LVC: La Via Campesina

COPROFAM: Confederación de Organizaciones de Productores Familiares del Mercosur

AFA: Asian Farmers’ Association for Sustainable Rural Development

FIMARC: International Federation of Rural Adults Catholic Movements

ARWC: Asian Rural Women Coalition

WAMIP: World Alliance of Mobile Indigenous Peoples

WFFP: World Forum of Fisher Peoples

WFF: World Forum of Fish Harversters and Fish Workers

IITC: International Indian Treaty Council

IPACC: The Indigenous Peoples of Africa Co-ordinating Committee

IUF: International Union of Food, Agricultural, Hotel, Restaurant, Catering, Tobacco and Allied Workers’ Association

HIC: Habitat International Coalition

APC: Asian Peasant Coalition

LRC: Land Research Center

IFSN: International Food Security Network

MAELA: Movimineto Agroecológico de America Latina y el Caribe

FENACOPEC: Federación Nacional de Cooperativas Pesqueras del Ecuador

CLOC: Coordinadora Latinoamericana de Organizaciones del Campo

SYNAGRI: Syndicat des Agriculteurs de Tunisie

PROPAC: Plateforme Regionale des Organisations Paysannes d’Afrique Centrale

ESAFF: Eastern and Southern Africa Small Scale Farmers’ Forum

ROPPA: Reseau des Organisations Paysanne et de Producteurs de l’Afrique de l’Ouest

PCFS: People’s Coalition on Food Sovereignty

KESSFF: Kenya Small Scale Farmers Forum

ESAPN: Eastern and Souther African Pastoralists Network

PoetCom:Pacific Organic & Ethical Trade Community

AFSA: Australian Food Sovereignty Alliance

WMW: World March of Women

The Coordination Committee in the period 2019-2021 was composed of 25 women and 16 men. To see its composition please click on CC Members 2019-2021.

The Coordination Committee in the period 2017-2019 was composed of 21 women and 18 men. To see its composition please click on CC Members 2017-2019.

The Coordination Committee in the period 2015-2017 was composed of 20 women and 19 men. To see its composition please click on CC Members 2015-2017.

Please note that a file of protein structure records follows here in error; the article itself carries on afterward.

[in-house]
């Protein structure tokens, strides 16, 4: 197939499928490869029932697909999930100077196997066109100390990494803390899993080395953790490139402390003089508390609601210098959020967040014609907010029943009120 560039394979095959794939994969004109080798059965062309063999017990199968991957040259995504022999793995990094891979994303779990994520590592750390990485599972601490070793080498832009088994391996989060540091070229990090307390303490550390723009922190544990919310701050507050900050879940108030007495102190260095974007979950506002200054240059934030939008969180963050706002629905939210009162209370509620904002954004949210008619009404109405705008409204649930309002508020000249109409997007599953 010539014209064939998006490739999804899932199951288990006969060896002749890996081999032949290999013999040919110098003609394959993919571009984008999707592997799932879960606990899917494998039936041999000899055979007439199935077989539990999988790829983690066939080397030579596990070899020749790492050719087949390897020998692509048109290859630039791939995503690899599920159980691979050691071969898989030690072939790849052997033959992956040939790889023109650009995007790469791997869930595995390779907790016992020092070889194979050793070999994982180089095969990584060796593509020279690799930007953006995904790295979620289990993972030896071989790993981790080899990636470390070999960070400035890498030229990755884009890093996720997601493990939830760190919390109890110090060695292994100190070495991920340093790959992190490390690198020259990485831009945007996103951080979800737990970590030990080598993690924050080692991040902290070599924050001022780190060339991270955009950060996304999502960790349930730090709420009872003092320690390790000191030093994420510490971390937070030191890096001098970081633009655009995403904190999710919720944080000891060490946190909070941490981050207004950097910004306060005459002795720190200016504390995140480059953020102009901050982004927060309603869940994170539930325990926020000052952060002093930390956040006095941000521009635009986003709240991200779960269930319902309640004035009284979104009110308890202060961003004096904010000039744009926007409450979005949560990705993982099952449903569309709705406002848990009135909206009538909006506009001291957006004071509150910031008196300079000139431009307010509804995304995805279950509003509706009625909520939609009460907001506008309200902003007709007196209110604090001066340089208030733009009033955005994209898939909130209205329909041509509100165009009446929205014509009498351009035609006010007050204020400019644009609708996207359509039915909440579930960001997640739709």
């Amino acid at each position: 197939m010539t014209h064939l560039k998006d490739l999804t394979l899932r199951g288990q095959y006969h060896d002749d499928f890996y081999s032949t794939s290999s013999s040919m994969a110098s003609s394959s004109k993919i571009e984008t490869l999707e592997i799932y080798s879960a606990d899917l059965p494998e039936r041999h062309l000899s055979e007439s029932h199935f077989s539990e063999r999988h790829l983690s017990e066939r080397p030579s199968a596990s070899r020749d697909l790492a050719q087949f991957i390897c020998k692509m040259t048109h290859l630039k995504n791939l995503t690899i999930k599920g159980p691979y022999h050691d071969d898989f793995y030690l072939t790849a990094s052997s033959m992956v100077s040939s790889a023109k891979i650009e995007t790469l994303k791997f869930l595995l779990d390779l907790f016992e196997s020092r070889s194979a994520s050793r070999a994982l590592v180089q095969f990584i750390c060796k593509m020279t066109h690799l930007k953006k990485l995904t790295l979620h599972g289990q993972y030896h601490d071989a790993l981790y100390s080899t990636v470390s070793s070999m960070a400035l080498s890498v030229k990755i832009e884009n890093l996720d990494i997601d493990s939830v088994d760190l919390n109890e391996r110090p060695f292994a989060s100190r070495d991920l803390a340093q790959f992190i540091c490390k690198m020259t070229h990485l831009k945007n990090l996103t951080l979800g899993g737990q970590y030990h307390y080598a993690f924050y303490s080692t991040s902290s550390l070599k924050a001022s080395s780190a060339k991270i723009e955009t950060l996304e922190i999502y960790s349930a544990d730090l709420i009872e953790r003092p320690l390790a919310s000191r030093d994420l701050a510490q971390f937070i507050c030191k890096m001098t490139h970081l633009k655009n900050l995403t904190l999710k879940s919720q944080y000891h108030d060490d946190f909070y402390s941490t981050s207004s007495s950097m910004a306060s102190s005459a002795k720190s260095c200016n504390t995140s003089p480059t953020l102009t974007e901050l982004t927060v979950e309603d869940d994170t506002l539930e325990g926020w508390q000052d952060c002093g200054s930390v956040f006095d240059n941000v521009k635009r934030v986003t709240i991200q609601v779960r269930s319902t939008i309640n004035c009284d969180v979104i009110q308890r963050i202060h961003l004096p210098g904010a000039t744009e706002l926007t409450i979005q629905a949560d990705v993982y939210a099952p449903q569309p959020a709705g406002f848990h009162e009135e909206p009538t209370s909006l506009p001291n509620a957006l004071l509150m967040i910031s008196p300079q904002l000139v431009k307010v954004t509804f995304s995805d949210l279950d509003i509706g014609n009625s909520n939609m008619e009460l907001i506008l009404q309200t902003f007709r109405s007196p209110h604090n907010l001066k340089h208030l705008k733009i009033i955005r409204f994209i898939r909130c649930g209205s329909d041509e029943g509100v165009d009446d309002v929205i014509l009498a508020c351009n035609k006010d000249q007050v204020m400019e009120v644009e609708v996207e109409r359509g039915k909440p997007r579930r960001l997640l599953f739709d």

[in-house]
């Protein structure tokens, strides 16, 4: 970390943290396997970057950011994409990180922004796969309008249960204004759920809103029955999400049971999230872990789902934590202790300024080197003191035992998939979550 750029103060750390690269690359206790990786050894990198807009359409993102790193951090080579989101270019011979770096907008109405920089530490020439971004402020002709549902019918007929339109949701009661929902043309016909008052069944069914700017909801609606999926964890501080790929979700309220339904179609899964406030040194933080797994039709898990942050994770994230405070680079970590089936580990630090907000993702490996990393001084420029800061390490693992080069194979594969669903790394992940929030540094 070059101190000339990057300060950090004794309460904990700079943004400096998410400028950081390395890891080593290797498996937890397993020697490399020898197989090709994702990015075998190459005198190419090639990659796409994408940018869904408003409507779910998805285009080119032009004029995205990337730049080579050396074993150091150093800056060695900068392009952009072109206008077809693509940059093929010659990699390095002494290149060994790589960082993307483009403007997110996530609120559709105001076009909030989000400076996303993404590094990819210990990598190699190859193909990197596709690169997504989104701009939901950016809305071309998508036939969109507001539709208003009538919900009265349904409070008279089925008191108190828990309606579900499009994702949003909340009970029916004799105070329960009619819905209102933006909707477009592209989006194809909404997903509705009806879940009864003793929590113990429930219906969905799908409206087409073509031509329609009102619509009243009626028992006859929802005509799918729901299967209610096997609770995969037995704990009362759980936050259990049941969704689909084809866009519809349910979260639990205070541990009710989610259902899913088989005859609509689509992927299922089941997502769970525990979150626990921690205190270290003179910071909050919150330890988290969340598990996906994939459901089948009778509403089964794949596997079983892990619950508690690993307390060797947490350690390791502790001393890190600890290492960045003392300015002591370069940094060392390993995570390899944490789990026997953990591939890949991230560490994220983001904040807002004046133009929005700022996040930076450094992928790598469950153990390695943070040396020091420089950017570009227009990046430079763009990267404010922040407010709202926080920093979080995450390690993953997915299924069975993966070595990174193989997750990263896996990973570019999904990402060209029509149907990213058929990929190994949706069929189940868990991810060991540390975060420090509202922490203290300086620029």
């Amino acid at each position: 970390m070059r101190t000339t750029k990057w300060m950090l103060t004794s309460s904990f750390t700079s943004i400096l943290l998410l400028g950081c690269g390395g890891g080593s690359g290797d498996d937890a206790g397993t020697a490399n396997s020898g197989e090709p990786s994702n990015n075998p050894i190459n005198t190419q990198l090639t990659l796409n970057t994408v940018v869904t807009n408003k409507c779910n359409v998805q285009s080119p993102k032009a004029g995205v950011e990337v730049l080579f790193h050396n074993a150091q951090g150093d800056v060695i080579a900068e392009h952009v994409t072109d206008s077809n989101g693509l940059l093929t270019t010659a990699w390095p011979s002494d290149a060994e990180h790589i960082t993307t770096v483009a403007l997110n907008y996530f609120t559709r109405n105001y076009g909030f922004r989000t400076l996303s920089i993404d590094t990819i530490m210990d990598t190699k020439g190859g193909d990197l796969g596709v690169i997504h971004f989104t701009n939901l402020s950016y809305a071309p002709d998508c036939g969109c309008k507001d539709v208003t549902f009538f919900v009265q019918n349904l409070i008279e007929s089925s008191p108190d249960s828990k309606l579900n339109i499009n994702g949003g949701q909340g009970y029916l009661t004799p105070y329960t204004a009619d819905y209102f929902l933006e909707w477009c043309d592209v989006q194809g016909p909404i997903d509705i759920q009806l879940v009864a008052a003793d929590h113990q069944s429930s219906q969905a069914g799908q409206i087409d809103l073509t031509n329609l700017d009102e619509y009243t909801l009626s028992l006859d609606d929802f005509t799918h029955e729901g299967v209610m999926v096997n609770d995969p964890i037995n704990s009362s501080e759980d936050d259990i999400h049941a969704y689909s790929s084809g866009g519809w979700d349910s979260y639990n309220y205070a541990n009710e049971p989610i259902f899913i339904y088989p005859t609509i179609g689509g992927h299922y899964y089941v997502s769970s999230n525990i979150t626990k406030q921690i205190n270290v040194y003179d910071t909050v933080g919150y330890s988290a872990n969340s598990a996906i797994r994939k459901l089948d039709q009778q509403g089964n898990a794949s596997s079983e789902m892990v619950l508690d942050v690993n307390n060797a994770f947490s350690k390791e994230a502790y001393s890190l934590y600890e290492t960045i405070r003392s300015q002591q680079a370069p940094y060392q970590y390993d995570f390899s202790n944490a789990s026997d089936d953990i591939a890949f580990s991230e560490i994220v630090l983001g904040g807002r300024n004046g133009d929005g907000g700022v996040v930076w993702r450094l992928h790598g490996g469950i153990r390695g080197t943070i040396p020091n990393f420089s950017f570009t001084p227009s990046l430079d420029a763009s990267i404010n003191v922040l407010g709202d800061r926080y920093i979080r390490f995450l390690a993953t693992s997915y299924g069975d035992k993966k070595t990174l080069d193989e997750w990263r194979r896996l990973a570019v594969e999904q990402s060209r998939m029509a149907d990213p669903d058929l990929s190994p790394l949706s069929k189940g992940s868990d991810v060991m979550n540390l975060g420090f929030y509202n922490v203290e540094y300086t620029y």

The Coordination Committee in the period 2013-2015 was composed of 20 women and 18 men. To see its composition in October 2014 please click on CC List October 2014.

Smallholders and family farmers
  • Paula Gioia
  • Saima Zia
  • Bertha Picha
  • Irish Baguilat
  • LVC
  • LVC
  • AFA
  • Germany
  • Pakistan
  • Bolivia
  • Philippines
  • Fernando López Rodriguez  (COPROFAM) | Uruguay
  • Elizabeth Kibuywa (FIMARC) | Kenya
Pastoralists and herders
  • Verdiana Morandi
  • Khaled Khawaldeh
  • Italy
  • Jordan
  • Josana Pinto
  • Lorena Ortíz
  • WFFP
  • WFF
  • Brazil
  • Mexico
Indigenous Peoples
  • Anders Oskal
  • Migdalia "Tai Pelli" Pellicier
  • Association of World Reindeer Herders (WRH)
  • IITC
  • Pan-Artic Region (Norway)
  • Borikén (Puerto Rico)
  • Qiana Mickie
  • Isabel Muñoz
  • Urgenci
  • Consumers International
  • United States
  • Ecuador
Agricultural and Food Workers
  • Ivan Monckton
  • IUF
  • United Kingdom
Urban Food Insecure
  • Hala Barakat
  • André Luzzi
  • HIC
  • HIC
  • Egypt
  • Brazil
  • Fatima Burnad
  • Moayyad Bsharat
  • Asian Rural Women Coalition (ARWC)
  • La Vía Campesina
  • India
  • Occupied  Palestinian Territory
  • Tyler Short
  • Sefu Sanni
  • LVC
  • WMW
  • United States
  • Kenya
  • Carson Kiburo (IITC) | Kenya
  • Krishnakar Kummari (MIJARC) | India
  • María Isabel Carrillo Soc
  • Glorene A. Das 
  • LVC
  • Asian Rural Women Coalition (ARWC)
  • Guatemala
  • Malaysia
  • Magdalena Ackermann
  • Wilhelmina Pelegrina 
  • SID
  • Greenpeace Southeast Asia 
  • Italy/Argentina
  • Philippines
North America
  • Patti Naylor
  • National Family Farm Coalition
  • United States
Central America and Caribbean
  • Taina Hedman
  • IITC
  • Panama
  • “Mani” Jorge Stanley Icaza (IITC | Panama)
Andean Region
  • Miriency Gonzalez
  • Colombia
Southern Cone
  • Perla Álvarez Brítez
  • Paraguay
West Europe
  • Deirdre "Dee" Woods
  • Landworkers Alliance
  • United Kingdom
East Europe
  • Vladlena  Martsynkevych  
  • EE Bankwatch Network/National Ecological Centre of Ukraine
  • Ukraine
North Africa
  • Abdellah El Blihi
  • National Confederation for traditional Fishing in Morocco| Arab Network for Food Sovereignty
  • Morocco